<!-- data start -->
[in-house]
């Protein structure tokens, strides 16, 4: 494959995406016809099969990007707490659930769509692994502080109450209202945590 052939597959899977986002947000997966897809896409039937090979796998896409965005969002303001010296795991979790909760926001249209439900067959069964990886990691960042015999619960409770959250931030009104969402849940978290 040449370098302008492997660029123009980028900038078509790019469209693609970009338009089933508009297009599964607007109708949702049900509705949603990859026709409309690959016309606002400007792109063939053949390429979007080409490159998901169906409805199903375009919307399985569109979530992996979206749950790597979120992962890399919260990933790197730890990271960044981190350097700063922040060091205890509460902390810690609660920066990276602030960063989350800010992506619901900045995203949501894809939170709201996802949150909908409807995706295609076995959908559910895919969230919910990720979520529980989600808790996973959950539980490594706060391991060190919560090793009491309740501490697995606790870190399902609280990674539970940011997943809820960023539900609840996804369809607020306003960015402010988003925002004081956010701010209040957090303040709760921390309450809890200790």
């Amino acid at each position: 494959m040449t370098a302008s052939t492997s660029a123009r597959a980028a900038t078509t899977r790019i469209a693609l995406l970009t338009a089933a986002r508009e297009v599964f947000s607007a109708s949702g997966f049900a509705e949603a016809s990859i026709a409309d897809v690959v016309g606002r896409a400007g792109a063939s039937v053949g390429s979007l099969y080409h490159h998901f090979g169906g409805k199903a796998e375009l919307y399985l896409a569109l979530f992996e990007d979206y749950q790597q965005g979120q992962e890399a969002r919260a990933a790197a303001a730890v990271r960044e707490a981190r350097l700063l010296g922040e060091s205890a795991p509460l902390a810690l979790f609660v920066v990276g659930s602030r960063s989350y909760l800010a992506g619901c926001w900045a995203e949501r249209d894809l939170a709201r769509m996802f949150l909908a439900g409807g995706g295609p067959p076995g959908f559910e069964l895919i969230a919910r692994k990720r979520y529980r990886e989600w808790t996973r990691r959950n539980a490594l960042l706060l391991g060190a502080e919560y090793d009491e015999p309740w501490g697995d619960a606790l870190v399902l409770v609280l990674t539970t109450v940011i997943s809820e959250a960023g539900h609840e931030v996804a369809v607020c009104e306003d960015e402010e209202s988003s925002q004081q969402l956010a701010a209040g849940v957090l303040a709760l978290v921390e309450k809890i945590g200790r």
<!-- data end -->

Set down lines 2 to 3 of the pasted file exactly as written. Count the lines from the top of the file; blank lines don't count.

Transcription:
């Protein structure tokens, strides 16, 4: 494959995406016809099969990007707490659930769509692994502080109450209202945590 052939597959899977986002947000997966897809896409039937090979796998896409965005969002303001010296795991979790909760926001249209439900067959069964990886990691960042015999619960409770959250931030009104969402849940978290 040449370098302008492997660029123009980028900038078509790019469209693609970009338009089933508009297009599964607007109708949702049900509705949603990859026709409309690959016309606002400007792109063939053949390429979007080409490159998901169906409805199903375009919307399985569109979530992996979206749950790597979120992962890399919260990933790197730890990271960044981190350097700063922040060091205890509460902390810690609660920066990276602030960063989350800010992506619901900045995203949501894809939170709201996802949150909908409807995706295609076995959908559910895919969230919910990720979520529980989600808790996973959950539980490594706060391991060190919560090793009491309740501490697995606790870190399902609280990674539970940011997943809820960023539900609840996804369809607020306003960015402010988003925002004081956010701010209040957090303040709760921390309450809890200790």
């Amino acid at each position: 494959m040449t370098a302008s052939t492997s660029a123009r597959a980028a900038t078509t899977r790019i469209a693609l995406l970009t338009a089933a986002r508009e297009v599964f947000s607007a109708s949702g997966f049900a509705e949603a016809s990859i026709a409309d897809v690959v016309g606002r896409a400007g792109a063939s039937v053949g390429s979007l099969y080409h490159h998901f090979g169906g409805k199903a796998e375009l919307y399985l896409a569109l979530f992996e990007d979206y749950q790597q965005g979120q992962e890399a969002r919260a990933a790197a303001a730890v990271r960044e707490a981190r350097l700063l010296g922040e060091s205890a795991p509460l902390a810690l979790f609660v920066v990276g659930s602030r960063s989350y909760l800010a992506g619901c926001w900045a995203e949501r249209d894809l939170a709201r769509m996802f949150l909908a439900g409807g995706g295609p067959p076995g959908f559910e069964l895919i969230a919910r692994k990720r979520y529980r990886e989600w808790t996973r990691r959950n539980a490594l960042l706060l391991g060190a502080e919560y090793d009491e015999p309740w501490g697995d619960a606790l870190v399902l409770v609280l990674t539970t109450v940011i997943s809820e959250a960023g539900h609840e931030v996804a369809v607020c009104e306003d960015e402010e209202s988003s925002q004081q969402l956010a701010a209040g849940v957090l303040a709760l978290v921390e309450k809890i945590g200790r």